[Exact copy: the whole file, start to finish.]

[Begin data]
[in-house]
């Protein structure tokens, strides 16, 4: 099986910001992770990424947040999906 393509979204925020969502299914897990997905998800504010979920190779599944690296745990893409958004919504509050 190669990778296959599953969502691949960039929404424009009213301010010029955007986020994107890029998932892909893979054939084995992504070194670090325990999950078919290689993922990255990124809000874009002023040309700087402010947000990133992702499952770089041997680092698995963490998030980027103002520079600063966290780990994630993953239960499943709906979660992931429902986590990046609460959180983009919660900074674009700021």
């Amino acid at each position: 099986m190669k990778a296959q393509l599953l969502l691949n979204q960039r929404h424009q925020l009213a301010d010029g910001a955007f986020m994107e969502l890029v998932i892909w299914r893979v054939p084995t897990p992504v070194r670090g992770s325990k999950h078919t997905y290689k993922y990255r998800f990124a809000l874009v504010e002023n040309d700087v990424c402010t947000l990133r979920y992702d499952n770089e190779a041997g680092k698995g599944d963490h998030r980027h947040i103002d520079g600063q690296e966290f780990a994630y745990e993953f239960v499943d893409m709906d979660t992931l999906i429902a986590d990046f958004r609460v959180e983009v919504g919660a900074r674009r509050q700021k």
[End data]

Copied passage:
[in-house]
């Protein structure tokens, strides 16, 4: 099986910001992770990424947040999906 393509979204925020969502299914897990997905998800504010979920190779599944690296745990893409958004919504509050 190669990778296959599953969502691949960039929404424009009213301010010029955007986020994107890029998932892909893979054939084995992504070194670090325990999950078919290689993922990255990124809000874009002023040309700087402010947000990133992702499952770089041997680092698995963490998030980027103002520079600063966290780990994630993953239960499943709906979660992931429902986590990046609460959180983009919660900074674009700021």
């Amino acid at each position: 099986m190669k990778a296959q393509l599953l969502l691949n979204q960039r929404h424009q925020l009213a301010d010029g910001a955007f986020m994107e969502l890029v998932i892909w299914r893979v054939p084995t897990p992504v070194r670090g992770s325990k999950h078919t997905y290689k993922y990255r998800f990124a809000l874009v504010e002023n040309d700087v990424c402010t947000l990133r979920y992702d499952n770089e190779a041997g680092k698995g599944d963490h998030r980027h947040i103002d520079g600063q690296e966290f780990a994630y745990e993953f239960v499943d893409m709906d979660t992931l999906i429902a986590d990046f958004r609460v959180e983009v919504g919660a900074r674009r509050q700021k």